Ricardo Tejeda, owner and operator of Show and Tale Creative, a creative agency in Asheville, N.C., used to do informal verbal agreements, but not anymore. “Everything is a contract now,” he said.
As a former musician, he has helped many friends in the industry with their promotional materials. “I was a broke artist who needed all the work done and didn’t have the budget. So I understand that,” he said.
Even so, he was ready to pause and have a conversation with a good friend who had received a “supreme discount” when he noticed scope creep, the term for when work on a project begins to exceed the agreed-upon parameters. “I had to remind him of the agreement,” Mr. Tejada, 39, said.
Alissa Ballestrin, a communication and conflict navigation coach and consultant, recently had to chase down a friend for payment. Ms. Ballestrin, 40, initially felt a contract wasn’t necessary, but then months passed without payment. Given her line of work, she had the skills to broach the subject.
“They didn’t feel like there would be any consequences if they made me wait until I was like: ‘Yes, there will be consequences. And that will be that I will never work with you again, and it might affect our relationship,’” Ms. Ballestrin said. The friend agreed to pay with a credit card.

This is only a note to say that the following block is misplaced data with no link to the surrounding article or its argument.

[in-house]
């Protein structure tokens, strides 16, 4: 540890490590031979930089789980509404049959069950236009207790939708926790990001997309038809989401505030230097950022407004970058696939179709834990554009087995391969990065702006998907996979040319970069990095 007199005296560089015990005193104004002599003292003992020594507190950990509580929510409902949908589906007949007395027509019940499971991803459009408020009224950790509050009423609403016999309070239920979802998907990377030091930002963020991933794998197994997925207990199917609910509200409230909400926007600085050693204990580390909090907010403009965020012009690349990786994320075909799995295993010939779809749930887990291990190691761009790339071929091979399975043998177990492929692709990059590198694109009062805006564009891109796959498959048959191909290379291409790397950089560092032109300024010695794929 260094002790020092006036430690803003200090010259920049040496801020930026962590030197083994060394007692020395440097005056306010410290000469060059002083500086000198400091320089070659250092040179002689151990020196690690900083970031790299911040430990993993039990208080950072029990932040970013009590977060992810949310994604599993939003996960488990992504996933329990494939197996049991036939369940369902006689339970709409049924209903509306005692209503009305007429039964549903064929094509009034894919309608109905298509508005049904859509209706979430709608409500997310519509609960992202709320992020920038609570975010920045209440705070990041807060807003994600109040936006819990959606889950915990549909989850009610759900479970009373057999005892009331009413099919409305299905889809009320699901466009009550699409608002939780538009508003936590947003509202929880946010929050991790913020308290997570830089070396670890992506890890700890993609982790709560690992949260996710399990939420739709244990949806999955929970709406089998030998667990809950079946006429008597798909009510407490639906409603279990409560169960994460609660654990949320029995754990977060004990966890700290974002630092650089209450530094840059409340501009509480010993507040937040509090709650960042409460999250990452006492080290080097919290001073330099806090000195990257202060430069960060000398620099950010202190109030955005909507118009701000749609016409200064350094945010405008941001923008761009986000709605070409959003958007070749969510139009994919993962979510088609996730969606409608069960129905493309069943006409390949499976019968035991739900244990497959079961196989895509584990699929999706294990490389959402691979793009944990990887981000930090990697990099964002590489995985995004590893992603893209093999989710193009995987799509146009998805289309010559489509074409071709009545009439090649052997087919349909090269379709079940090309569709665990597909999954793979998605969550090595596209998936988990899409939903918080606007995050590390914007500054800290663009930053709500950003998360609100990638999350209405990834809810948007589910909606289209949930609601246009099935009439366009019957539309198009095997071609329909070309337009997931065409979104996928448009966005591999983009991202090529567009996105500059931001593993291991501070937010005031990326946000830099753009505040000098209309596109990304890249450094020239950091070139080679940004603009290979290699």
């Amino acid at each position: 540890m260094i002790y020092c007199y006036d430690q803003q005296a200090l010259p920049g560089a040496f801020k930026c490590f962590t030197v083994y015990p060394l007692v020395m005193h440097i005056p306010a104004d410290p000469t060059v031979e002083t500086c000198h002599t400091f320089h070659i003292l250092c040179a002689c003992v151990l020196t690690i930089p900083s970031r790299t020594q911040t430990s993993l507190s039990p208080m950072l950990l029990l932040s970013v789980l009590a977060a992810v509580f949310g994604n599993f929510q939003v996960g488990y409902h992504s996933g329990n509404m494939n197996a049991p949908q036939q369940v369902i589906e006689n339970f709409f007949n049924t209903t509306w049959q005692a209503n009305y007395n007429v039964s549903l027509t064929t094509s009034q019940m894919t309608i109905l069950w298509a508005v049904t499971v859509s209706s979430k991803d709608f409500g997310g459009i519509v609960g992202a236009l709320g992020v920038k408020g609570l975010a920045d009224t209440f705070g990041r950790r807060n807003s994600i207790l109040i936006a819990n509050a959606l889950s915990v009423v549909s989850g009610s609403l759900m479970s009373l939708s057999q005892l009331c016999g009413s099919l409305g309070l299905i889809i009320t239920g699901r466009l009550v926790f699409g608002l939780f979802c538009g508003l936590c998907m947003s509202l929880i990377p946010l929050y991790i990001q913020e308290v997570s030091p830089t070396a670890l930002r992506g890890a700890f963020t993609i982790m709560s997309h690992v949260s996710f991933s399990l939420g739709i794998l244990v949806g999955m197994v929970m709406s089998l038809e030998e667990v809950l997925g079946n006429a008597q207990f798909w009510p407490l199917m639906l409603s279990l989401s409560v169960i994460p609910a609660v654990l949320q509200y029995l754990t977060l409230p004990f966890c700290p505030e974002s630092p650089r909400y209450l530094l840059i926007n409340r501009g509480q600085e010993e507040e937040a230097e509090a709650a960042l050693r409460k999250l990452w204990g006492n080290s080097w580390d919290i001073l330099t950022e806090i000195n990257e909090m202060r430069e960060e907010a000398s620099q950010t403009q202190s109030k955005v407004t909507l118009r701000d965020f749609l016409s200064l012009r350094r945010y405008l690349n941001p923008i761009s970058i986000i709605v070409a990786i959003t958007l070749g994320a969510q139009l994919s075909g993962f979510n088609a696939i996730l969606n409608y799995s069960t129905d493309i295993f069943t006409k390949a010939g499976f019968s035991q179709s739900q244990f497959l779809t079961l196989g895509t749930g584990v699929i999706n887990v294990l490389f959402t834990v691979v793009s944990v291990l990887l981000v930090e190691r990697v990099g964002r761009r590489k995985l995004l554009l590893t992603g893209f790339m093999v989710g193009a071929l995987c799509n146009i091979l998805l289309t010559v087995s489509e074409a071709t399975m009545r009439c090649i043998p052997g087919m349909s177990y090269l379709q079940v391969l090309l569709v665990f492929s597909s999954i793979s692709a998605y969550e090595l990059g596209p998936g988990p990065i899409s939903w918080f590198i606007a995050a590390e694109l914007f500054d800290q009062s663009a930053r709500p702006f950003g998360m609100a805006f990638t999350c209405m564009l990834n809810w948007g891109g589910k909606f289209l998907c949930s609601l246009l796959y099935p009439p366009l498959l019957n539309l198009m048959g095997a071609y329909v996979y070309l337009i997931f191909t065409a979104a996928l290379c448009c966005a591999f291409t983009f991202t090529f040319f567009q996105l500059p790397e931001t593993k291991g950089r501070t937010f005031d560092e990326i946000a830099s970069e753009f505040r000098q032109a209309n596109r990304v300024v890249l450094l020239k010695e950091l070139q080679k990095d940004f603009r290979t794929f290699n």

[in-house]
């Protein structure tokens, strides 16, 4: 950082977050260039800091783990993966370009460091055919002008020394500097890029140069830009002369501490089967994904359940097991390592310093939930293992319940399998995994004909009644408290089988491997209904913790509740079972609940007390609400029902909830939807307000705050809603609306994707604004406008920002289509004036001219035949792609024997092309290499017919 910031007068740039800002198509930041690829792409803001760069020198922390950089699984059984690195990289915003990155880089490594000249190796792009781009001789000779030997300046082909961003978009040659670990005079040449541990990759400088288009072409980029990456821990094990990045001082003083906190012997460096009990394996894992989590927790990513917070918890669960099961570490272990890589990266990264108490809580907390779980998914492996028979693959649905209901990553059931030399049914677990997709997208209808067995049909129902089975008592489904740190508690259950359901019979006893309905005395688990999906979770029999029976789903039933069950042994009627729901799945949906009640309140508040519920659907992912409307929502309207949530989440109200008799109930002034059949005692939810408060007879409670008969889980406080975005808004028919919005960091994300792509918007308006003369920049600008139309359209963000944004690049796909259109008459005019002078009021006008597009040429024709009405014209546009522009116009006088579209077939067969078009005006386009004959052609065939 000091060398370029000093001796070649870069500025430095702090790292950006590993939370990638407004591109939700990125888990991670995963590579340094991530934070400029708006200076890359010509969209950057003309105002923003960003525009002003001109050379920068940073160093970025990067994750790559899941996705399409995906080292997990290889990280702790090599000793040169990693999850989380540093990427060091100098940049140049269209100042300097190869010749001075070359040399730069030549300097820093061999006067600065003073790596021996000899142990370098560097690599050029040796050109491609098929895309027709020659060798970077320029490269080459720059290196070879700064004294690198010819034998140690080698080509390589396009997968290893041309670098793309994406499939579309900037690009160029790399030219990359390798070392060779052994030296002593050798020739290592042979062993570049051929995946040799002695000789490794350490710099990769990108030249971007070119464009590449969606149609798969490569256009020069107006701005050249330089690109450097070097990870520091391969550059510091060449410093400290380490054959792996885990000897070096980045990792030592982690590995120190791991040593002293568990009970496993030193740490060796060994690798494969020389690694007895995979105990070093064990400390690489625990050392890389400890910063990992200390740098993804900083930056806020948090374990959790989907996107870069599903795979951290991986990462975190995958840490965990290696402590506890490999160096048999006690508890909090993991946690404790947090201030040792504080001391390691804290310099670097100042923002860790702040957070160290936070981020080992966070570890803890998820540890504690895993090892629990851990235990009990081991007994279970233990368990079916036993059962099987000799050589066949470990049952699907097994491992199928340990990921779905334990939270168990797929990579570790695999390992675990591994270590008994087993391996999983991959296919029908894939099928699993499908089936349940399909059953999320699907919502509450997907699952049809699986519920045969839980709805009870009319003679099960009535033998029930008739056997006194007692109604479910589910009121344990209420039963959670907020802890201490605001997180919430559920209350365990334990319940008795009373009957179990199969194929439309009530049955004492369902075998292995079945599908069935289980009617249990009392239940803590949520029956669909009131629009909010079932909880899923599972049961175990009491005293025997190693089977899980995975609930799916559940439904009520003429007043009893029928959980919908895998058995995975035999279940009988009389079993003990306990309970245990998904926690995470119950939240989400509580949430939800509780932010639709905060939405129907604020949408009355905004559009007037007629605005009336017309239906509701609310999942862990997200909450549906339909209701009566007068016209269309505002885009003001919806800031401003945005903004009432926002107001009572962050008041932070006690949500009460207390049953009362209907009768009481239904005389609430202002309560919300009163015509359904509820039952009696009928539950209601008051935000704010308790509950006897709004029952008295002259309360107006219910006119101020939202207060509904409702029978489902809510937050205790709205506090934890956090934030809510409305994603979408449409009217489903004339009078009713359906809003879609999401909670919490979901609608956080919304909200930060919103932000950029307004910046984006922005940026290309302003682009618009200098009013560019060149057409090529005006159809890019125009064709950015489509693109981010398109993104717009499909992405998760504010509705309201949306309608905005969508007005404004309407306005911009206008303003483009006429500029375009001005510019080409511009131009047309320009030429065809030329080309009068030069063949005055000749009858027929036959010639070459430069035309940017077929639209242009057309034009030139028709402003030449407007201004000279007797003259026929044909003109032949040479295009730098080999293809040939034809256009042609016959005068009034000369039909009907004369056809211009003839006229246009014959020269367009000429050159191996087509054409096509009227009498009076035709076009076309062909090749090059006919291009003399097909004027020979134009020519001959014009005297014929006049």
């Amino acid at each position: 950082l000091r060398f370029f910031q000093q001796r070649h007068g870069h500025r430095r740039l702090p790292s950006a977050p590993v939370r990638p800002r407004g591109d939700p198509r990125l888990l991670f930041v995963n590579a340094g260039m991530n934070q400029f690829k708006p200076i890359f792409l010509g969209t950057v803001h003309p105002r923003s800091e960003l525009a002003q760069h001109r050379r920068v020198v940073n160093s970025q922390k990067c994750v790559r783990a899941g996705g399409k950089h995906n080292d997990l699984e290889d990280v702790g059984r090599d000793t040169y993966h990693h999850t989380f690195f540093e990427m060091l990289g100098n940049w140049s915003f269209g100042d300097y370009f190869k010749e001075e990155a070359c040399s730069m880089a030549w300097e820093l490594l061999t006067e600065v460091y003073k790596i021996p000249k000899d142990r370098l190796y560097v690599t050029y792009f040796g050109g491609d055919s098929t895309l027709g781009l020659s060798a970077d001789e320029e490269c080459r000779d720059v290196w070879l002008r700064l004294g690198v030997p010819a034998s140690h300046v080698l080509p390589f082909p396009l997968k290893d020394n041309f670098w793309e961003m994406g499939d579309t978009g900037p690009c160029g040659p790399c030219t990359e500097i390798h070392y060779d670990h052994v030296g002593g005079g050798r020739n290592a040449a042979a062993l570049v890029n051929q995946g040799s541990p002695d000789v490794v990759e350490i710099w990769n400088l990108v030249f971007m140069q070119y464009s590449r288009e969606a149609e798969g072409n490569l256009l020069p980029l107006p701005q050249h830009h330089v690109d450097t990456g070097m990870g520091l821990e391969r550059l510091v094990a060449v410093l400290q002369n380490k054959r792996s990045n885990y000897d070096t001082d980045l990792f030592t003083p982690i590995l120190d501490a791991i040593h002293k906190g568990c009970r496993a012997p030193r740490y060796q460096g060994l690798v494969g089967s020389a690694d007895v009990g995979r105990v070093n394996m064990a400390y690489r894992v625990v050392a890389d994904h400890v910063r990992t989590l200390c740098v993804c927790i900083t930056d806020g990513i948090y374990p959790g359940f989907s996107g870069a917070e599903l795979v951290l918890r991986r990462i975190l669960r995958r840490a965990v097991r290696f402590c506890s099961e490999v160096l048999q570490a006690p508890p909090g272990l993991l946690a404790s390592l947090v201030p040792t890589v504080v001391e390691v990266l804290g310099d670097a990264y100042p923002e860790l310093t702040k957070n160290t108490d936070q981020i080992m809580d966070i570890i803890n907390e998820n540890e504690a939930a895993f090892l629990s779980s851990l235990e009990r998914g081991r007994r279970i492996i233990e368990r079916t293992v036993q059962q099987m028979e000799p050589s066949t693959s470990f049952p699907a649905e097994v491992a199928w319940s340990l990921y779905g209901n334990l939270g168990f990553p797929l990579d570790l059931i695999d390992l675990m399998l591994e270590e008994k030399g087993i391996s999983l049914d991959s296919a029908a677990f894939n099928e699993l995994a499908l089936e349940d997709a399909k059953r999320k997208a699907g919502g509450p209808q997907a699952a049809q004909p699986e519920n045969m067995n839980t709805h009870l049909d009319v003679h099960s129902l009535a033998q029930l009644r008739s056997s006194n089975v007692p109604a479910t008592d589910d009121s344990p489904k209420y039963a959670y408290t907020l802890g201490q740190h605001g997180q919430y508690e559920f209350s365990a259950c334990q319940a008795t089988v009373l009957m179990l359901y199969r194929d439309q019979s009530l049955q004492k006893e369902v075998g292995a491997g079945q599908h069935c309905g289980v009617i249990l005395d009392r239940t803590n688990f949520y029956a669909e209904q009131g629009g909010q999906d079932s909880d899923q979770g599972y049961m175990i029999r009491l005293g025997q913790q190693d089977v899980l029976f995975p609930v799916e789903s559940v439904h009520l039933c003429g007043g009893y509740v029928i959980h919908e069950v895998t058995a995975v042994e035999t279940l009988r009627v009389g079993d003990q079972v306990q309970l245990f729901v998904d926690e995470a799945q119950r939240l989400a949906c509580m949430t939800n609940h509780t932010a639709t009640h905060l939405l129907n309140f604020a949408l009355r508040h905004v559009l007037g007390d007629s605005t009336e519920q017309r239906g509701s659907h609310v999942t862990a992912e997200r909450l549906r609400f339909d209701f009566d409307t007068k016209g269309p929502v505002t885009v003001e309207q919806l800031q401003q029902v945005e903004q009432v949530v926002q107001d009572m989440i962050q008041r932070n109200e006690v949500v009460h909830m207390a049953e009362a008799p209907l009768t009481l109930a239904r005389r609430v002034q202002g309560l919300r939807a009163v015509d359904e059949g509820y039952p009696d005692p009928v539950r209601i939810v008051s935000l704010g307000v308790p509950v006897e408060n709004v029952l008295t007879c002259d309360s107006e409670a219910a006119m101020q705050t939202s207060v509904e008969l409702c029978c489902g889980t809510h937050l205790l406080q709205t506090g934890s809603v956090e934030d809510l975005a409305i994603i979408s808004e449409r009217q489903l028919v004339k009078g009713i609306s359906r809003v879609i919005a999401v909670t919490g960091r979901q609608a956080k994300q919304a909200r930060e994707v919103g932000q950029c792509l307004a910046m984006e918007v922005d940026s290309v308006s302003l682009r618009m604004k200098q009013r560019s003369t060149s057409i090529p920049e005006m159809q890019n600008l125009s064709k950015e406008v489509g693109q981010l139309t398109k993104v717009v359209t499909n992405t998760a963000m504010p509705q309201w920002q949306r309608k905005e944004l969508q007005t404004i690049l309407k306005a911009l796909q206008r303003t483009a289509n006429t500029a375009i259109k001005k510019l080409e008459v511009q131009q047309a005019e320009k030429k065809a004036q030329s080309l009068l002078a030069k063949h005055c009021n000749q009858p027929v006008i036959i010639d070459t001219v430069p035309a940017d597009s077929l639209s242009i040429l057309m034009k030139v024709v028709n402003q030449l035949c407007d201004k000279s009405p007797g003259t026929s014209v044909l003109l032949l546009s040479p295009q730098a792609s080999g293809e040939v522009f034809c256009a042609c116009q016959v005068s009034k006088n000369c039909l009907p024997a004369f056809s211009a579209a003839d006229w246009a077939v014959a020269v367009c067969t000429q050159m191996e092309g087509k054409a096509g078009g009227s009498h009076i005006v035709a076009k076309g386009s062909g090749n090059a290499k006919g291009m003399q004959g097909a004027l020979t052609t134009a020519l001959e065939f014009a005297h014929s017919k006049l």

Ms. Ballestrin is also waiting for a payment from her friend Kaitlyn Lynch for coaching her through a conflict with a mutual friend, but she does not have the same worries. For one, Ms. Lynch, who is 39, has reached out multiple times asking which payment method to use — something they had not agreed upon earlier because no contract was involved. Ms. Lynch has a 9-month-old, so “I can only do things in, like, two steps, max,” she said.
The Joy of Working With Friends
There’s an adage that friends and money don’t mix, but the reality is that money touches all of our relationships, and working with friends can have benefits.
First, the trust and shared experiences between friends can make the collaboration more fruitful. For Ms. Lynch, working with Ms. Ballestrin on a conflict they had between a mutual friend was an easy decision, partly because Ms. Ballestrin understood how to appeal to their friend to preserve the relationship. Moreover, Ms. Ballestrin could be flexible about when the sessions occurred and their length, working around Ms. Lynch’s unpredictable schedule as the mother of a newborn.
I chose to work with Eryka in part because, as friends, we had already had conversations around many of the issues that came up in our coaching sessions.
For Mr. Tejeda, working with friends whose values and perspectives he respects gives him confidence. “Morally, you’re going to be aligned,” he said. He also noted how important friends could be for referrals.
Plus, there’s a joy that comes with helping a friend. Eryka reached out because she respected my talents, a validation I appreciate. Why wouldn’t I want to share my gifts with my friends? And if I can figure out a way to “invite the question of money into the space in a way that is nurturing, loving and caring,” as Ms. Ferrell encourages, why not also get paid for it?
“All of us are just building new dreams in the world. So who do you want to be a part of that dream?” Ms. Ferrell asked. “That doesn’t have to be a stranger; that can be your best friend.”